View: India needs to improve its educational outcomes to catch up with China

Education

Both China and India started building their national education systems under comparable conditions in the late 1940s. Different policies and historical circumstances have, however, led them to different educational outcomes, with China outperforming India not just in terms of its percentage of literate population and enrollment rates at all levels of education, but also in terms of number of world-class institutions in higher education, and greater research output.

The roots of China’s successful education system date back to the Cultural Revolution(1966-1976), which unintentionally expanded access to the primary education through democratising the schooling system, which was previously elitist in character, thus addressing the problem of mass illiteracy.

In contrast, India continued to focus on its higher education system since independence and only realised the importance of basic education in 1986, keeping it behind China and many other countries in Asia in educational development. In terms of enrollment, China reached a 100 percent gross enrollment rate (GER) in its primary education in 1985, whereas, India attained that level only in 2000.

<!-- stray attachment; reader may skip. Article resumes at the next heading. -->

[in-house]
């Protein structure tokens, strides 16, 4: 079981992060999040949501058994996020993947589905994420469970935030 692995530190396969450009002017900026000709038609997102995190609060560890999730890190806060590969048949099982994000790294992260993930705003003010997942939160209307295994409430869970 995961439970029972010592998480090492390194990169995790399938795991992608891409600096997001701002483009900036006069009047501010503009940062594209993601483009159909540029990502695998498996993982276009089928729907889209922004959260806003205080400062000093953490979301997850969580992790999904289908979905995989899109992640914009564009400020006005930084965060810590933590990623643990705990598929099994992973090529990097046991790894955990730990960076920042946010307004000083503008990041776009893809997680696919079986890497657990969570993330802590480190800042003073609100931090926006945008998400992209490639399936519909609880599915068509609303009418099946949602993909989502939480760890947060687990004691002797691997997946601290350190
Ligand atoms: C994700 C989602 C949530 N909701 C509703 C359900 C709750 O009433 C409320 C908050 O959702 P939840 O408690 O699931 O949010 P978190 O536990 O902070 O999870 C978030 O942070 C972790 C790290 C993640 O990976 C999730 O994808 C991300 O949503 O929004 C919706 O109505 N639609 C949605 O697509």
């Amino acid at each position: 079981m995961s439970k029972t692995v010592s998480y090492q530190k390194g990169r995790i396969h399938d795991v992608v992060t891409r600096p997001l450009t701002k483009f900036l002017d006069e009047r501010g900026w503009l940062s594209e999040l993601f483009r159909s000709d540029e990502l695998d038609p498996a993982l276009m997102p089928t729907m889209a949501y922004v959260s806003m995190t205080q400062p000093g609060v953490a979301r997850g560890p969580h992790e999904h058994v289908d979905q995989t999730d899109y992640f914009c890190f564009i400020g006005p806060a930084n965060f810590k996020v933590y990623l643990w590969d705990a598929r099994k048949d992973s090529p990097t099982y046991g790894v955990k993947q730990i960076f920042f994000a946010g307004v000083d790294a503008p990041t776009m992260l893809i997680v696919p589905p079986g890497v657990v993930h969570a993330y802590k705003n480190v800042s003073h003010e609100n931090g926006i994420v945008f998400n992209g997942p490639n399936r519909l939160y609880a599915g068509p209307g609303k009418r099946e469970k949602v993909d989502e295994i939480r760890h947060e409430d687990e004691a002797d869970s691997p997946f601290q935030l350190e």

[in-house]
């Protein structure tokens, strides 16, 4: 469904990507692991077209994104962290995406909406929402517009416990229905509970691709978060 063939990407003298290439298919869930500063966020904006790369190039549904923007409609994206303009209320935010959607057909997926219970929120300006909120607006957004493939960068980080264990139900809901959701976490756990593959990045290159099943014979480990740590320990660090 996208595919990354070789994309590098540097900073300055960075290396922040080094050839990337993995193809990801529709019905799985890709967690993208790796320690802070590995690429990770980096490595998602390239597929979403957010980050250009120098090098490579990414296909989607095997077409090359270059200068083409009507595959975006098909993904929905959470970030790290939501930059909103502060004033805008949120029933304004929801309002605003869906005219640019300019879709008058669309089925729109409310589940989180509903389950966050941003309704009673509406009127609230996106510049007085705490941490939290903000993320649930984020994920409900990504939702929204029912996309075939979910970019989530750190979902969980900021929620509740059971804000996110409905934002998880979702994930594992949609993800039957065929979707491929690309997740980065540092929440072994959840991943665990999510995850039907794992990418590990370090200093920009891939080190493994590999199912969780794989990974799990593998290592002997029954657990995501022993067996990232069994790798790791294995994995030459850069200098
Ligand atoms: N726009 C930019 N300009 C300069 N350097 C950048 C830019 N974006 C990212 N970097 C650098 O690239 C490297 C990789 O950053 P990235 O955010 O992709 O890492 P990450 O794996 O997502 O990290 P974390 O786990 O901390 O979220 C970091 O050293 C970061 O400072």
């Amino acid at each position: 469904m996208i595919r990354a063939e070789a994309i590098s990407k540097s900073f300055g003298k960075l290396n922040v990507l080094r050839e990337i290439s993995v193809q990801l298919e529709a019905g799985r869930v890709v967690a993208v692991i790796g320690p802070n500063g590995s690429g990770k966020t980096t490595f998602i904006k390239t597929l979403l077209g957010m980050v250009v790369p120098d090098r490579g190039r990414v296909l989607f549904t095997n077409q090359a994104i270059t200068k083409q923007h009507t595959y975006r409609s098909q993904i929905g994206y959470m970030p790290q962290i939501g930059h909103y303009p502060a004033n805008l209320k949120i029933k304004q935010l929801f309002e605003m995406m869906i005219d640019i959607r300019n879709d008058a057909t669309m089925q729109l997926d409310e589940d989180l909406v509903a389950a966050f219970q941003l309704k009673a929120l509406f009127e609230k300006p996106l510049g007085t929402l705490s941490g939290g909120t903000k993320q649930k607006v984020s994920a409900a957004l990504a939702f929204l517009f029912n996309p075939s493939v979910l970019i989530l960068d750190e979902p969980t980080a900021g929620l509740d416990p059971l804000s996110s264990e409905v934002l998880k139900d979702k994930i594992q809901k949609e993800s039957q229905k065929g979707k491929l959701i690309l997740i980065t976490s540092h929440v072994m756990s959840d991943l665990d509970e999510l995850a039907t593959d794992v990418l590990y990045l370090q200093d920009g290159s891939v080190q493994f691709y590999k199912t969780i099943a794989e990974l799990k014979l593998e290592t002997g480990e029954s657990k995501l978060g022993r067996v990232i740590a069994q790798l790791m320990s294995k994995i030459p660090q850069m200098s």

In terms of secondary school enrollment, India and China both started at the similar rates in 1985, with about 40 percent of their population enrolled in secondary schools. However, due to a wider base of primary school students, the rate of increase in China has been much faster than in India, with 99 percent secondary enrollment rate in China and 79 percent in India in 2017.

India is closing in on the Chinese rate in terms of access to education, but on the literacy level front, there is a huge gap in the percentage of literate populations in the two countries. In the age group of 15-24 years, India scores 104th rank on literacy and numeracy indicator, compared to China’s 40th rank.